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close this bookDisasters and Development (Department of Humanitarian Affairs/United Nations Disaster Relief Office - United Nations Development Programme , 1994, 55 p.)
close this folderPART 2 - Understanding and exploiting disaster/development linkages
View the document(introduction...)
View the documentThe impact of disasters on development programs
View the documentLoss of resources
View the documentShifting resources
View the documentImpact on investment climate
View the documentImpact on the non-formal sector
View the documentCASE STUDY
View the documentDevelopment programs can increase vulnerability
View the documentCASE STUDY
View the documentDevelopment programs can decrease vulnerability
View the documentCASE STUDY
View the documentDisasters as opportunities for development initiatives
View the documentCASE STUDY
View the documentSUMMARY


Western Pacific Case Study, Part 1

After a major typhoon passed through several Western Pacific islands in the mid 1980s, a damage survey was conducted to assess the building types hardest hit and the type of damage sustained by these structures.

Most of the building failures recorded were among small single family dwellings. Of these, most of the damage incurred consisted of roof failures. Roofs were lost due to the uplift force of the wind passing over the houses. Roofing sheets were peeled from the roof structure because of inadequate nail sizing and quantity of nails used to secure the roofing sheets to the structure below. In some cases where the roofs were adequately nailed down, the entire roofing system was blown away. This was due to a lack of adequate connection between the rafters and the walls.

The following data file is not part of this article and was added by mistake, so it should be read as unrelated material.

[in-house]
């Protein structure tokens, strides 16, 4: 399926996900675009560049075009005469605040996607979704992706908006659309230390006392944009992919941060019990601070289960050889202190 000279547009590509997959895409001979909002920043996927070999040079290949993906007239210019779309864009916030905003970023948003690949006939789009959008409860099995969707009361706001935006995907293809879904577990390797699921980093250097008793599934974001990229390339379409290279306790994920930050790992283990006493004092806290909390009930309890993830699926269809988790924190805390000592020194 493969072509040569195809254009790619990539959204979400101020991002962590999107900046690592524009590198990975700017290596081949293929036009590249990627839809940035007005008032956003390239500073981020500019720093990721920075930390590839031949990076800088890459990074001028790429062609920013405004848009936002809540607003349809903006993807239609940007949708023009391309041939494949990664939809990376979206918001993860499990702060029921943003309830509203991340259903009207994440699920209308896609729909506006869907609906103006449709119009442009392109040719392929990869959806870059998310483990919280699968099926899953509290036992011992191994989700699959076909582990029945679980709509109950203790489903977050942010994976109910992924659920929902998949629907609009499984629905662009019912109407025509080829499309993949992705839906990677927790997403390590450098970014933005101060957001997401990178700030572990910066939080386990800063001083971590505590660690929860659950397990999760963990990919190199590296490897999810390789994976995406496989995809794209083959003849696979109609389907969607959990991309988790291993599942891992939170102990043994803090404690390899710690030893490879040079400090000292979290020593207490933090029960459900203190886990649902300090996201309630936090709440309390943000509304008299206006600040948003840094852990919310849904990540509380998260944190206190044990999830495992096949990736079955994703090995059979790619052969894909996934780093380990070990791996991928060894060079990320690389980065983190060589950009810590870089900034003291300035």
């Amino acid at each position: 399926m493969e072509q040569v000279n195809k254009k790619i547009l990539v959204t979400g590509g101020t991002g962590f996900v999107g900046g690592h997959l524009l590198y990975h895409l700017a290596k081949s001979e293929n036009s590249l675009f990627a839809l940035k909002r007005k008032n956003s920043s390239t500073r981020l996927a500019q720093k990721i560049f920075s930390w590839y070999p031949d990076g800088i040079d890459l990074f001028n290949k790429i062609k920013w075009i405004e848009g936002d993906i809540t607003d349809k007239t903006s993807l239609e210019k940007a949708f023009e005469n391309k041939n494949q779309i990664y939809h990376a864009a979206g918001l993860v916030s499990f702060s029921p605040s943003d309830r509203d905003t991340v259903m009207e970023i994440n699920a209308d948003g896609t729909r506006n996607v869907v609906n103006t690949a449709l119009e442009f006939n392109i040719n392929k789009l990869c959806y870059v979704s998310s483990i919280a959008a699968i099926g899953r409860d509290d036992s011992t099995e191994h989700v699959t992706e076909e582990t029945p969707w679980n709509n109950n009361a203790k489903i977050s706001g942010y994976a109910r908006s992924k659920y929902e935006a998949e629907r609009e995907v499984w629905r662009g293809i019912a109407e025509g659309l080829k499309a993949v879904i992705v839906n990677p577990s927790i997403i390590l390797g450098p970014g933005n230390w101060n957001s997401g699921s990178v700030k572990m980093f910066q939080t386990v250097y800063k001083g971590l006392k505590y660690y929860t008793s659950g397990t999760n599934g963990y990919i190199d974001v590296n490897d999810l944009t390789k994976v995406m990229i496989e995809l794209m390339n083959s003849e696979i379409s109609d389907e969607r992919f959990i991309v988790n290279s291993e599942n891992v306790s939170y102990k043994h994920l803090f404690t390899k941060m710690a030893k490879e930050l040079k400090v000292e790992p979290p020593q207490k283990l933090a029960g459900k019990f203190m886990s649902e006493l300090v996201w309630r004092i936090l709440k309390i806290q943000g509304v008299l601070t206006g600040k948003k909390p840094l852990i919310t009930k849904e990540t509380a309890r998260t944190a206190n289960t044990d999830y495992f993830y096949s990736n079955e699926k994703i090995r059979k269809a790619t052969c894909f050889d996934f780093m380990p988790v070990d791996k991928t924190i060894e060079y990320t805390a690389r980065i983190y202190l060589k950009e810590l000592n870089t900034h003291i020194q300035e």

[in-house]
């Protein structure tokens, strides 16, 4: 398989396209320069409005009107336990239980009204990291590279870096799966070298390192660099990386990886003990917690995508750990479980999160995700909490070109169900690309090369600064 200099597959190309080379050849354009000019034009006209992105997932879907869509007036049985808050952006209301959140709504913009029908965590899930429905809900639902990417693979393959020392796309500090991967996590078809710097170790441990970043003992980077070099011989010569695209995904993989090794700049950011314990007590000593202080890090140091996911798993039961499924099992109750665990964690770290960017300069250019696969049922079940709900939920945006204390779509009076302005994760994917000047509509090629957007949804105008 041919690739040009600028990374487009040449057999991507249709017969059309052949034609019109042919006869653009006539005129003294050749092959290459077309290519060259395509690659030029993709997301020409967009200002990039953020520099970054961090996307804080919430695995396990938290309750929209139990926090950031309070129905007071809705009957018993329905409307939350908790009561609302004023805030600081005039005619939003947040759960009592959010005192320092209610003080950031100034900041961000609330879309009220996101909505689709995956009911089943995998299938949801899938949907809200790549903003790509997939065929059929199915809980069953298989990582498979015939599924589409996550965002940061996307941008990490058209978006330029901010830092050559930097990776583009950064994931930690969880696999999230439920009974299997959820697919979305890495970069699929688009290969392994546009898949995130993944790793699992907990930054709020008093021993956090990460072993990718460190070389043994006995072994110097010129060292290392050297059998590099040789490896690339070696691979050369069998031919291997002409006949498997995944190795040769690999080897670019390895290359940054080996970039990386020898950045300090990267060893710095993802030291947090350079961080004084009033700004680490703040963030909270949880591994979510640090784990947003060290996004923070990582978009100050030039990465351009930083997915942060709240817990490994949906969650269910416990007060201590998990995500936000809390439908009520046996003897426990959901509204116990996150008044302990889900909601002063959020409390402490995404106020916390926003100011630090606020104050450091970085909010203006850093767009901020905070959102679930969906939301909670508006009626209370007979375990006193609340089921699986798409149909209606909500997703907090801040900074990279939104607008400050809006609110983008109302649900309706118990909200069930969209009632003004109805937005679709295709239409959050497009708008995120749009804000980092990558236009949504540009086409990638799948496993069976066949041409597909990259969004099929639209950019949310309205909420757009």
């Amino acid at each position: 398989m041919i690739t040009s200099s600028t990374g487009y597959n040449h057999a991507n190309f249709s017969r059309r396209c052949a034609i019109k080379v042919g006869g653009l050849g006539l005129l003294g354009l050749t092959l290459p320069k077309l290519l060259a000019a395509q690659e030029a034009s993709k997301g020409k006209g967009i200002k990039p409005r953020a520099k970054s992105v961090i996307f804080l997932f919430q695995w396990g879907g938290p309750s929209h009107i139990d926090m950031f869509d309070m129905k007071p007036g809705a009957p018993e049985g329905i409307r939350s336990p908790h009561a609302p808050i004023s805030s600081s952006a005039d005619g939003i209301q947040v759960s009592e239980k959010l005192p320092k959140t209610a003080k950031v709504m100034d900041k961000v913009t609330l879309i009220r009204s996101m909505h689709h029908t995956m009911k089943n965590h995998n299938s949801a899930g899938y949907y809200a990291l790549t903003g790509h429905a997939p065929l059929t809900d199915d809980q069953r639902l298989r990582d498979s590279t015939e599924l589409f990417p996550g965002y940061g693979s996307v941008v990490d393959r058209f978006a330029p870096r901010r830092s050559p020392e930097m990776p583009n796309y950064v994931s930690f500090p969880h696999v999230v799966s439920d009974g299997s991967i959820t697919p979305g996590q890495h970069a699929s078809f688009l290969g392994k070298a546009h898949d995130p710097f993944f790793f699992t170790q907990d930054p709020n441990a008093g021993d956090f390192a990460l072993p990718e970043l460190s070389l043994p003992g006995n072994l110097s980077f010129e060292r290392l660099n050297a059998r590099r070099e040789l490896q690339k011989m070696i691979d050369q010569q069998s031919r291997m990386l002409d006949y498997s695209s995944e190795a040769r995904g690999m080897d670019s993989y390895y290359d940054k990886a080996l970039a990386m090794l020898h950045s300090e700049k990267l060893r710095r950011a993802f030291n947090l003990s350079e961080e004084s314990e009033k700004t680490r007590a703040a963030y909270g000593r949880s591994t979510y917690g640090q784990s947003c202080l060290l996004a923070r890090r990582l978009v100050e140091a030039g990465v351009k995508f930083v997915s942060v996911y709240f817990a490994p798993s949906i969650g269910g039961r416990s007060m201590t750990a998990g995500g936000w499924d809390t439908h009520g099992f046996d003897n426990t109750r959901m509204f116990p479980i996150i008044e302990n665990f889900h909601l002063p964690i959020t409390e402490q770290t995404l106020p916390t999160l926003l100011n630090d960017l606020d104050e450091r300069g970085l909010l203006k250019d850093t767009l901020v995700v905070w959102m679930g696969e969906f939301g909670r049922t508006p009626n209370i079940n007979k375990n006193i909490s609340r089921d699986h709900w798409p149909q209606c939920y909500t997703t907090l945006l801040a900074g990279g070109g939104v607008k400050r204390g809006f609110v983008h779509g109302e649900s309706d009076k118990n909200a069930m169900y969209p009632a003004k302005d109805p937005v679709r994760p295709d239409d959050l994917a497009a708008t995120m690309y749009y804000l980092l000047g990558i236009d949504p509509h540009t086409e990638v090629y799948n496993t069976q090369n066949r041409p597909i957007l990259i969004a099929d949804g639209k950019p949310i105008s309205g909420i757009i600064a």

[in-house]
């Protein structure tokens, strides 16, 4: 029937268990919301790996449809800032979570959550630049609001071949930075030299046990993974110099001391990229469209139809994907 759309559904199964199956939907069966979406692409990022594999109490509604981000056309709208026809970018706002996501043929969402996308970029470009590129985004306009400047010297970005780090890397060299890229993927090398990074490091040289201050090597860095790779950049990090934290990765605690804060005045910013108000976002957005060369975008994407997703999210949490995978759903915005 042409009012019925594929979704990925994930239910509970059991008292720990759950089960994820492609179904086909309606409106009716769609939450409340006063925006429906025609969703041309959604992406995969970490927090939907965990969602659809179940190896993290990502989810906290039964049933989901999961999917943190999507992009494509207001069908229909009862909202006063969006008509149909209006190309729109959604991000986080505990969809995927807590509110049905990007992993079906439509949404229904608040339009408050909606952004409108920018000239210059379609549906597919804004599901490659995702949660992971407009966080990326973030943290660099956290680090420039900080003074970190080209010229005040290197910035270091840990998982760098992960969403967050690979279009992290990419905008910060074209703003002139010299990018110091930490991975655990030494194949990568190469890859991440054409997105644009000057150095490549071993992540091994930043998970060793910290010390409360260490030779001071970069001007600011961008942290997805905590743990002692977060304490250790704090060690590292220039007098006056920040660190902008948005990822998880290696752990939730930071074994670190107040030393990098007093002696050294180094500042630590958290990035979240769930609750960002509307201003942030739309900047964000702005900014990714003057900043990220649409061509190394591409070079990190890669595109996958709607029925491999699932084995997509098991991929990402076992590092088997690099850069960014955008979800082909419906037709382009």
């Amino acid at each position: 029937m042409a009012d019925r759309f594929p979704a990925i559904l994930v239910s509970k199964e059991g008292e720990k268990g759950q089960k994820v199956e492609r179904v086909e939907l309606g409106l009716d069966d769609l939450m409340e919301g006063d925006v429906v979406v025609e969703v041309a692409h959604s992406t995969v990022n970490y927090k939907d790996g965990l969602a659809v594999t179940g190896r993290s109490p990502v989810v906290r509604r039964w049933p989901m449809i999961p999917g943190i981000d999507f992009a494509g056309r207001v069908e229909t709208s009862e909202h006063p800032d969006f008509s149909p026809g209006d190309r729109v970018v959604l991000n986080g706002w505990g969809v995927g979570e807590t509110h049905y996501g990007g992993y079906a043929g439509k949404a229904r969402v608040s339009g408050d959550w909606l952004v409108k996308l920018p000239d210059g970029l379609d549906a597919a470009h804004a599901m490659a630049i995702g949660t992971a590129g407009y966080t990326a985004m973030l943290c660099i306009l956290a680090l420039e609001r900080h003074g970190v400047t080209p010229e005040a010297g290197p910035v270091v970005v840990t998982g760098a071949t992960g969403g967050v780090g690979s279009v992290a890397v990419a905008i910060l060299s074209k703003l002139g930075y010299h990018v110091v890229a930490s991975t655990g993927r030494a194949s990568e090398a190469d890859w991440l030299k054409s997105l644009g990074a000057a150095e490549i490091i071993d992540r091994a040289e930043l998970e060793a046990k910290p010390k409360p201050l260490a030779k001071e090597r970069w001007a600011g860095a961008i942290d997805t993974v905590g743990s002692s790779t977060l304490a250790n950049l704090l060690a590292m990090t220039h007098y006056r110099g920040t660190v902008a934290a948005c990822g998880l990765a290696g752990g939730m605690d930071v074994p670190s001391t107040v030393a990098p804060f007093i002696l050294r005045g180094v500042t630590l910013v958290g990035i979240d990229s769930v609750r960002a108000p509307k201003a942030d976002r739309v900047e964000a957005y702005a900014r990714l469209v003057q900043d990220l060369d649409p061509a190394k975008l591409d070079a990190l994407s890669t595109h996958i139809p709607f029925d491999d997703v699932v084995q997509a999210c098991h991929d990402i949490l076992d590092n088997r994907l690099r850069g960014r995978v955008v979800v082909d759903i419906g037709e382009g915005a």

Replacement cost estimates were made. Typical costs (replacement costs) ranged from $3,000 to $10,000. This replacement cost covered the replacement of the roof and associated structural damage, and the replacement of the owners’ possessions which were lost due to water damage from the heavy rains which accompanied the typhoon.

In the subsequent building program, elements were incorporated into the replacement program to strengthen the houses against typhoon force winds.

These elements were as follows:

longer roofing nails of the proper type

closer spacing of the roofing nails

bent metal straps used for connecting the rafters to the wall to resist the uplift force of the wind

shorter overhangs to lessen uplift

plywood soffit closures to lessen the uplift of the roof

The total average cost per dwelling for these improvements was $50. With an anticipated savings of thousands of dollars in replacement costs in a future typhoon, the mitigation elements were seen as a probable savings even though they added slightly to the initial cost of the rebuilding program.

In addition to the obvious monetary savings, several other non-monetary effects are also avoided. No displacement from the rebuilt house would be required for the family, no emergency shelter required, no loss of personal effects, no lost time away from employment due to the disaster, and no reliance on the aid of outsiders.

This example makes two interesting points regarding mitigation measures and reconstruction:

1. Development measures (in this case reconstruction) can effectively incorporate mitigation measures.


2. Mitigation measures are not always expensive. Even though there is a tendency for the cost of a building to rise as the level of safety increases, there are often simple and inexpensive ways available to strengthen many types of structures. These can be incorporated into new development programs as well as reconstruction projects to reduce vulnerability without significantly increasing cost. *

* This case study is a composite of real events that often occur.

Q. Identify two types of recovery programs that would have long term positive implications for development.